In summer 2020, officials from Evanston, Illinois, reached out to local historians and asked for a report compiling evidence of the city’s history of discriminatory policies and practices from 1919 to 1969. This was to support work underway since the Evanston City Council’s November 2019 adoption of Resolution 126-R-19, “Establishing the City of Evanston Reparations Fund.”
My colleague Morris “Dino” Robinson, Jr., founder and executive director of Shorefront Legacy Center, and I set to work drafting a report that covers a broad range of topics, including discrimination in employment, schools, and businesses, along with housing and land clearance policies. Intertwined with all these topics were the city’s zoning ordinances, the first of which was adopted by the city council in 1921. The firm of Harland Bartholomew and Associates played a significant role in crafting that first ordinance and also in the subsequent revisions to the city’s zoning policies.
This led me to email the Washington University Libraries with a specific request: would it be possible to access materials in the archive collection of Harland Bartholomew and Associates? I was not sure just how such research might be conducted during a pandemic, but soon I was meeting on Zoom with Miranda Rectenwald, Curator of Local History in the Julian Edison Department of Special Collections.
Page by page, over a document camera, Miranda led me through several zoning reports and related documents that I requested. The materials, which largely dated from the 1930s, were created by Harland Bartholomew and Associates (HBA), an urban planning firm responsible for creating zoning plans adopted by cities nationwide. (Bartholomew himself served as the urban planner for the city of St. Louis for many decades before founding the firm). I was interested in the details of the zoning plans that the city of Evanston, Illinois, had hired HBA to create.
After our virtual meeting, library staff digitized the reports I identified as the most useful and forwarded the files to us. Dino and I were then able to incorporate the material into the report we are writing for the City of Evanston to document the city’s history of racial discrimination and segregation. The report, “Evanston Policies and Practices Directly Affecting the African American Community, 1900–1960 (and Present),” was first released as a draft in August 2020. Further updates are scheduled to be published in May 2021.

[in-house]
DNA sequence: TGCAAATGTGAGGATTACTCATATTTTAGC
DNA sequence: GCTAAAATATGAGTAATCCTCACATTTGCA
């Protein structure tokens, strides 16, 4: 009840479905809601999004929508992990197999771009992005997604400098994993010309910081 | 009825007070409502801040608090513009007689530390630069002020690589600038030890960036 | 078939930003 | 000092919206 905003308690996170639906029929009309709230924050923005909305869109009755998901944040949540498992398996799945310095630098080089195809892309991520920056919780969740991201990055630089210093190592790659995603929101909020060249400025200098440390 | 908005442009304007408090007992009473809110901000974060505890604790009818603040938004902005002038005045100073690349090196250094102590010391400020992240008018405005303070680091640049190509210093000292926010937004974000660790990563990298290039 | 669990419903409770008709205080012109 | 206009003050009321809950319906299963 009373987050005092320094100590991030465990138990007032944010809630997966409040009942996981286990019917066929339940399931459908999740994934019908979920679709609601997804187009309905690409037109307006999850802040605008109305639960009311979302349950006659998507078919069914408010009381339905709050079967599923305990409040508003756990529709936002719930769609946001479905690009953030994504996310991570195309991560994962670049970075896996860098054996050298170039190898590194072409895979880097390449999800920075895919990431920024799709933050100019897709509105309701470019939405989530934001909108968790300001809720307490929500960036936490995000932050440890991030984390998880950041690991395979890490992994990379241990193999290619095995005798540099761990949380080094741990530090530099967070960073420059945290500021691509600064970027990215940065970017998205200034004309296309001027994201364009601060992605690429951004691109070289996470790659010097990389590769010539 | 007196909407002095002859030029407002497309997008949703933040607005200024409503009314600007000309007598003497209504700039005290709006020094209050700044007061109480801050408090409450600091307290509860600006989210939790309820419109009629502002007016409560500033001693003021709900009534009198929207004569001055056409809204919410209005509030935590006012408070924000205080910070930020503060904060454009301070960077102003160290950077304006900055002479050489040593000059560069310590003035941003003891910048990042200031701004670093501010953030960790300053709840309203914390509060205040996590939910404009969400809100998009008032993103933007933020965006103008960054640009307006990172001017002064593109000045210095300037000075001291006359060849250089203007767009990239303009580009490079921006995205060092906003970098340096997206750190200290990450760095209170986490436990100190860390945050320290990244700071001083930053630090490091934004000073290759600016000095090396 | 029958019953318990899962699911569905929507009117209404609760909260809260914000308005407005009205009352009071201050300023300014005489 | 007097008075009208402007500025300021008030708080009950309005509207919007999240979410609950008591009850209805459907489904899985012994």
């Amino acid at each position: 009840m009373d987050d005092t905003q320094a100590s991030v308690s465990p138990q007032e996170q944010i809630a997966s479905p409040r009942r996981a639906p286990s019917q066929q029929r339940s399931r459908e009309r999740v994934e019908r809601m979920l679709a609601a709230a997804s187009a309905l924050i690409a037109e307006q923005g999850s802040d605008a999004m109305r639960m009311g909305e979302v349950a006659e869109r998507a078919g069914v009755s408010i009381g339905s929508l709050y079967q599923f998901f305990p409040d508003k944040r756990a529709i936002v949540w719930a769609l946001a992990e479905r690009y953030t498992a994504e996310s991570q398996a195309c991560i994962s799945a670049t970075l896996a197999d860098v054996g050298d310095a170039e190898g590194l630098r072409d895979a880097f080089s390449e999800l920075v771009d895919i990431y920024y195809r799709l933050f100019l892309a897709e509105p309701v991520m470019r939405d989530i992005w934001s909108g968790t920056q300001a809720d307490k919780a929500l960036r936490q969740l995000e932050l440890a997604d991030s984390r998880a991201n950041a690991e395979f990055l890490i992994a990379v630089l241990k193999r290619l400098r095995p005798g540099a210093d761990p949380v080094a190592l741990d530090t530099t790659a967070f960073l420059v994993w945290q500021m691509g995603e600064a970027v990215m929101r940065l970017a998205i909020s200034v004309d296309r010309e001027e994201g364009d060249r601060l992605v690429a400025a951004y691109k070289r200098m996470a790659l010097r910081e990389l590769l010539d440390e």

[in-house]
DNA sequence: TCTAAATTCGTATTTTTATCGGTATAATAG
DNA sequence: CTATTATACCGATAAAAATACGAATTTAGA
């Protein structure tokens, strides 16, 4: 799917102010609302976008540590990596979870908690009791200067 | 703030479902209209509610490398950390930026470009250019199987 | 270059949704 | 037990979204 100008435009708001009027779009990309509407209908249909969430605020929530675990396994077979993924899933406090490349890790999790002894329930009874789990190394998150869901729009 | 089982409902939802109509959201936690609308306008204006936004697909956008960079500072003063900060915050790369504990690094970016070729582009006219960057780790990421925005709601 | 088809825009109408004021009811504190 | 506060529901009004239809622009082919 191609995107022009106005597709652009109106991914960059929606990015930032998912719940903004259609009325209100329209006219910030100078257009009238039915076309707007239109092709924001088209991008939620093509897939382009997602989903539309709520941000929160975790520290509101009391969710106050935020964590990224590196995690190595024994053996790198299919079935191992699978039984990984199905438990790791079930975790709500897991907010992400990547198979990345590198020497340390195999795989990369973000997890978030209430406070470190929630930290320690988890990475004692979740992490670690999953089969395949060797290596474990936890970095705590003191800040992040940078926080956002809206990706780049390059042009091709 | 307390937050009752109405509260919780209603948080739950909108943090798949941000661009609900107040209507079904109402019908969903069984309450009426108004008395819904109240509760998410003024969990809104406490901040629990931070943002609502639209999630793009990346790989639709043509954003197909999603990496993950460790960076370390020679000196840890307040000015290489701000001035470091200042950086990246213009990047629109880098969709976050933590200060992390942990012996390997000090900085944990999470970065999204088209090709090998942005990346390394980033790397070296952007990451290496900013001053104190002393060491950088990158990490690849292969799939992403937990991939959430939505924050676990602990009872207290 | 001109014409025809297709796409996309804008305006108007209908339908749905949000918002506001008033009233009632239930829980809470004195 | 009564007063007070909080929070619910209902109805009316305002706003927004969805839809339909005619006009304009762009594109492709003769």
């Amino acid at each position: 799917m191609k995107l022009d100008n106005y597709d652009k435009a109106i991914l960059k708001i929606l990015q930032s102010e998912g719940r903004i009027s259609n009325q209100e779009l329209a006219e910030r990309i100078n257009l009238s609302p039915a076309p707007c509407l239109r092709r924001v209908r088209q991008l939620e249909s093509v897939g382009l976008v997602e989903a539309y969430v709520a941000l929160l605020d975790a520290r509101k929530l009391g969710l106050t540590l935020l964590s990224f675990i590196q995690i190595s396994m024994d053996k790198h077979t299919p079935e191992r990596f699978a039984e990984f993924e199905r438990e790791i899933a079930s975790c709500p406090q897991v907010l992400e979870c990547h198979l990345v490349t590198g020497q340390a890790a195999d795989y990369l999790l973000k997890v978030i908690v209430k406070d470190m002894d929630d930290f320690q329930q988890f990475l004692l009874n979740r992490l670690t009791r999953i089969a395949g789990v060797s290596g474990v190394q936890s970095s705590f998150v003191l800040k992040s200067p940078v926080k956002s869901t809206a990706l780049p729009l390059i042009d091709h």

The report, which has been made widely available to the public, is related to the city council’s work to establish a reparations fund focused on addressing and repairing “historic harm to the Black and African American community” caused by past racial discriminatory practices that the city had engaged. It was essential that “historical evidence ma[ke] clear the connection between the city’s actions and the suffering they caused.” (Rachel Treisman, “In Likely First, Chicago Suburb Of Evanston Approves Reparations For Black Residents,” NPR, March 22, 2021.)
In March of 2021, Evanston made headlines across the world as the first phase of the $10 million reparations program, which centers on a restorative housing program, was approved by the city council, constituting the first government reparations program in the United States.
During a global pandemic restricting travel, being able to access important records in order to complete our historical report was essential. We are grateful to the staff at the Washington University Libraries for finding a way for us to access these significant records at a very crucial time for our work.
- About the Washington University Libraries’ Julian Edison Department of Special Collections
- Benton, Mark. “Saving” the City: Harland Bartholomew and Administrative Evil in St. Louis. Public Integrity. 20. 1-13. (2017). 10.1080/10999922.2017.1306902.
- Confronting Racism in City Planning & Zoning. Louisville Metro Planning and Design Services (StoryMap, March 29, 2021)
- Freixas, Catalina and Mark Abbott, ed. Segregation by Design: Conversations and Calls for Action in St. Louis (Springer, 2019) WashU Access
Dr. Jenny Thompson is Director of Education at the Evanston History Center and a public history consultant. Her most recent book, The Takeover 1968: Student Protest, Campus Politics, and Black Student Activism At Northwestern University, was published in 2019. She can be reached at firstname.lastname@example.org or at jennythompson.org.